Thursday, September 23, 2010

Future careers: Cybrarian and Futurist sound up my alley

Here’s another Career Builder article that caught my eye, “That’s a real job? 5 careers you might not have heard of”, link here.

Social media manager is rather obvious. Companies are needing to figure out their social media strategy. They may have to determine individual blogging policies.

But particularly interesting to me are “cybrarian” and “futurist”, and even “risk manager”. I do think I am already parts of these (in writing these blogs).

Imagine these on the 50s quiz show "What's my line?"

Wednesday, September 22, 2010

Future workplace will be less greedy, more supportive of creativity

Bing and MSN ran a careerbuilder article today “10 Ways the 2020 Workplace will Work for You”, by By Jeanne C Meister and Karie Willyerd, Co-Authors: "The 2020 Workplace", from Harper Business.

A couple of concepts are important: one is openness in sharing and connectivity, and probably only one “public persona” for everyone. That’s a concept that Facebook has pushed. Most people will live online, not exactly as Second Life.

The other is that, while monetary return on investment matters, other values will matter more, such as social sustainability or helping people, and self-expression and “creativity” are likely to be recognized as virtues, when compared to returns that can be measured in money, than today.

Friday, September 17, 2010

How much gear at home should you have for your jobsearch? What about air travel with two laptops?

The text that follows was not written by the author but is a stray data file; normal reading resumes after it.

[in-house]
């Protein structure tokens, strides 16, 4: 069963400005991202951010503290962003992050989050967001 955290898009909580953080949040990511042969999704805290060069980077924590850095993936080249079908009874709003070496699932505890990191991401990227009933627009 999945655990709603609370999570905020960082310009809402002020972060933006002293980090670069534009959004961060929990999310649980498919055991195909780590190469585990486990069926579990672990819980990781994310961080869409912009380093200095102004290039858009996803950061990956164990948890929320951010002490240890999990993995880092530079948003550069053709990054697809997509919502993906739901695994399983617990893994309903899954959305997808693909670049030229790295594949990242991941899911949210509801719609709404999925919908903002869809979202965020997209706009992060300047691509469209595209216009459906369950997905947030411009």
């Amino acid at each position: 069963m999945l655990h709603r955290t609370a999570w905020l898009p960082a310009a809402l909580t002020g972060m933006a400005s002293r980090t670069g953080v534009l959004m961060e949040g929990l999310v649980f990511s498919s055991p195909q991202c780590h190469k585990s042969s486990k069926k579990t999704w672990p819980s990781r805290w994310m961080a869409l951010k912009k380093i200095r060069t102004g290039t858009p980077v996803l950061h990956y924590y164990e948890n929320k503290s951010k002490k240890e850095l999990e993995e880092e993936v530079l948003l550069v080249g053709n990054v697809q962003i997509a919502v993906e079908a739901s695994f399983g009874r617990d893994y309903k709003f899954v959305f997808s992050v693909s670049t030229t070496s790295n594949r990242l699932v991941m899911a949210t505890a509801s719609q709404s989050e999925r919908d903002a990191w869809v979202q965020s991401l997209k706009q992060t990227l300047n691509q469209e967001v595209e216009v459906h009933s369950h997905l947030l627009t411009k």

Does it help to have a fax machine and a laser printer (instead of inkjet) at home, even if you don’t use them a lot? (They can come together in one unit.) Judging from a recent experience with a government employer, probably so. People still use fax a lot for signature documents and affidavits (although you can subscribe to a service like jfax and get your faxes as email attachments).

It seems as though I wind up printing a lot more than I had expected.

Another thing that may be helpful is Mozilla’s recent offering of automatic encryption (https everywhere). Employers seem to like this for transmitting application documents, and Mozilla may be the easiest browser to use in jobsearch work.

I’m also told that people who travel for work often do carry two laptops on planes – one for work and one for personal. That always sounded like too much of a hassle, but “they” tell me that this is OK with the TSA. Any experience with this?

Here's another issue:  Cable companies have been making home customers switch to wireless routers to hook up multiple PC's at home.  But some workplace computers don't have wireless cards because of sercurity (wardriving) concerns. 

Tuesday, September 14, 2010

Carbonite can make Vista shutdown hang, it seems

Here’s a little tip with Vista. If you have Carbonite, and it decides to run one of its big backups of all kinds of system files, and you try to restart or logoff, the machine will keep “Sutting Down” forever.

Either Vista or Carbonite ought to be smarter.

In the mainframe world, I have fond memories of backups. On old Univac 1110 there was @SECURE. On IBM, we used to run GVBackup and Restore for all vsam files as part of our production data backups. I remember that when we had Dispatch (instead of SAR) the backup used to take two hours before cycle ran. And typically test datasets that were unused would roll out in about three days.